I keep thinking that you need to collect all of this kind of stuff into a book, Dave.
 

steelydave

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Have you seen or heard anything to support john Cale as an active hands on quad remixer, or was he more likely overseeing / executive producing the Columbia quad program ?

Also, do you have a strong idea as to who produced the Hard 'n' Heavy (with marshmallow) & Indian Reservation quads?

I don't have any inside information aside from what's out there in the form of credits and interviews, but it seems like he was maybe doing some of both - the interview snippets seem to suggest he was mixing, but then the credits on the Poco Deliverin' album credit him with Quadraphonic Sound Supervision and Don Young as the Quadraphonic Remix Engineer.

It's also possible that they always worked in teams of two that were kind of equals, and the guy that pushed the 'record' button on the tape deck was the Engineer, and the other guy was the 'Supervisor'. I don't know really.

Cale was certainly there at the same time as Jim Reeves though, so it's possible that they worked together as a team - this photo from Mr. Reeves' website shows Cale sitting in the quadraphonic editing room at CBS NY:

1616132984812.png


Mr. Reeves actually posted here at QQ once in 2017 in the poll thread for the 2nd Blood Sweat & Tears album, where he relayed some interesting info about those early days at CBS:

"Thanks for the 8. When they asked me at CBS to mix in quad, I was reluctant. But they bugged the hell out of me and I thought maybe I could be the Quad pioneer mix engineer, I made the first demo for the format wars with a Paul Revere and The Raiders in CBS' SQ and pulled out all the stops and it won. But then quad was poo-poo'd by the critics. Roy Hallee, the producer and engineer of the BS&T stereo album was an amazing talent to try and match. I was thrown into a new quad mixing room at 49 East 52nd street. I felt a responsibility to the artist to be as accurate as possible (although in most cases, they weren't even advised of these remixes...When I asked Jeff Beck how he liked my quad mixes, he said, "What's quad?"), but on the other hand, there was an opportunity to have some surprises which I occasionally took advantage of. Don't forget, as engineer, I was not necessarily a fan of the artist that I had to produce in this scenario. Wally would bring all the multi-tracks up from the vault and I'd put them up on the 16 track machine and have at it. I would submit the final mix to my boss, John McClure and he'd approve it and then on to the next. CBS was just trying to build a new library of existing product for quadraphonic. There were about two other guys doing it as well. Until a couple of years ago a quad fan contacted me and enlightened me about the world of quadraphonic that had developed. I was told it failed misrably and vendors were trying to pass off their quad products as dual stereo systems. One output for the bedroom and one for the living room kind of thing. Anyway, I still have some of my 4 track copies. I spent a lot of time on Bookends and loved it but I don't have a copy and am not sure the original producer allowed it out. Anyway, 8 is good. Thanks Ed. Jim"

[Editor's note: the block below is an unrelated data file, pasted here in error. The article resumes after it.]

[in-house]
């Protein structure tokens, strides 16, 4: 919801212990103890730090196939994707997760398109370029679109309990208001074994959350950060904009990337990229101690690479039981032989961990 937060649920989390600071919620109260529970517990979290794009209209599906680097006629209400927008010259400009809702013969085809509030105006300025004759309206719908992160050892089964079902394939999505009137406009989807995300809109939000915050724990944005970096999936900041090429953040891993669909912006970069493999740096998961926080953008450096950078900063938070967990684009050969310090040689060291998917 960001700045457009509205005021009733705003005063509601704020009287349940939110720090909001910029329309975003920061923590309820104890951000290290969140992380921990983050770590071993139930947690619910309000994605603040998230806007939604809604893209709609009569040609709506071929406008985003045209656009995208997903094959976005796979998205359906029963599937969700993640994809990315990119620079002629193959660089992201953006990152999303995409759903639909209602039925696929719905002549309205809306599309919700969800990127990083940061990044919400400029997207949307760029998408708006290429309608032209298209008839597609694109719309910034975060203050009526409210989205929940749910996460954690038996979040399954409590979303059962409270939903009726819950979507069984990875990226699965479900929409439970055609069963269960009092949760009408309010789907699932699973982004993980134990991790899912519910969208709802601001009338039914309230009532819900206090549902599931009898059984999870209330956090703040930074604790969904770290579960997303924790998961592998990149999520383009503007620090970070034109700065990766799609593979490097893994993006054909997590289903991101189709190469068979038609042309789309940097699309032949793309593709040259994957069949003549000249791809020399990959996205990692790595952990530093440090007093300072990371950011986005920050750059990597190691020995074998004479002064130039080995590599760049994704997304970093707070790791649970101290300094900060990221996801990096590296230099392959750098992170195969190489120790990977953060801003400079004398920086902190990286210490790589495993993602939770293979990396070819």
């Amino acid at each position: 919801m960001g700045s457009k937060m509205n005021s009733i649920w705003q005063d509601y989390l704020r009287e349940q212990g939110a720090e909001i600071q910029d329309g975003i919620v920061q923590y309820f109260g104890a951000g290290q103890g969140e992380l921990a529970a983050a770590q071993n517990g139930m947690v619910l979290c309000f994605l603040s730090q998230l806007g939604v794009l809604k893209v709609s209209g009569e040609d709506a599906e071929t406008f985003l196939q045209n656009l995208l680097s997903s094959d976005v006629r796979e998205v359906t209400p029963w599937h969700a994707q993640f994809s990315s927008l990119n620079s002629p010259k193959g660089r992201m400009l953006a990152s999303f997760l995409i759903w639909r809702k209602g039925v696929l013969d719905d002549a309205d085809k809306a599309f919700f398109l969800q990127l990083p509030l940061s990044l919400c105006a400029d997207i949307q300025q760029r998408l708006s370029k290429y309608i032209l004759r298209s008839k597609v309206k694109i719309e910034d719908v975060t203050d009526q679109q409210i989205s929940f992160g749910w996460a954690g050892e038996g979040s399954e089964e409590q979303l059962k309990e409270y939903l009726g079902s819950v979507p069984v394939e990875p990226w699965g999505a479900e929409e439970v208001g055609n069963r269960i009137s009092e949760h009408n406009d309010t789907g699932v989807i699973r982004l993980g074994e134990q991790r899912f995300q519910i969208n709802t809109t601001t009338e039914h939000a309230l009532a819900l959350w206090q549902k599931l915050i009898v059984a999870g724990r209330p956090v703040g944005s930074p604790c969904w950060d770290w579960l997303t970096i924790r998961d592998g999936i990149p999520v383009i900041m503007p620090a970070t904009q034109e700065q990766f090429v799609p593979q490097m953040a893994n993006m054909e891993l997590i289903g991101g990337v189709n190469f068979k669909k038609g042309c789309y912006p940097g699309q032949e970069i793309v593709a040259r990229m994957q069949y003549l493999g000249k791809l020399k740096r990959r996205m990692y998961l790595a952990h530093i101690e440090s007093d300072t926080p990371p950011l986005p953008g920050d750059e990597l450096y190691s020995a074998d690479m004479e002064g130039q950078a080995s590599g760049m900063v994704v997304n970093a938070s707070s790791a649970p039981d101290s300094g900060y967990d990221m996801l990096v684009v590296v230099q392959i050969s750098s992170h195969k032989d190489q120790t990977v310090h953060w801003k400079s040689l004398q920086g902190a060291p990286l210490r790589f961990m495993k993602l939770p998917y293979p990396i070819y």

Unfortunately he hasn't been back since he wrote that post, which is a real shame - I bet he'd be a fountain of interesting info and he'd surely remember what Cale's participation was. Maybe someone can reach out to him via his website and ask him if he might return.
 

steelydave

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Was it also true that the Columbia QUAD engineers at the time employed superior Pro versions of SQ decoders with improved 'steering' properties to the frankly inferior ones released to the public?

It appears that Chucky's Surround Master would be closer to what those engineers heard at the studio when playing SQ encoded discs than what we, the public, 'endured' in those inferior SQ/QS compatible receivers of the early to mid 70's.

I've never seen any evidence of that, but who knows. This picture of Columbia Masterworks producer Andrew Kazdin taken during the quad era clearly shows a run-of-the-mill Sony SQD-2010 or 2020 on top of the equipment stack behind him.

1616133595420.png


CBS and Sony were doing their damnedest at the time to sell SQ as the premier quadraphonic LP format, it doesn't make sense to me that they'd hold back better decoders from the public if they existed.
 

steelydave

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I keep thinking that you need to collect all of this kind of stuff into a book, Dave.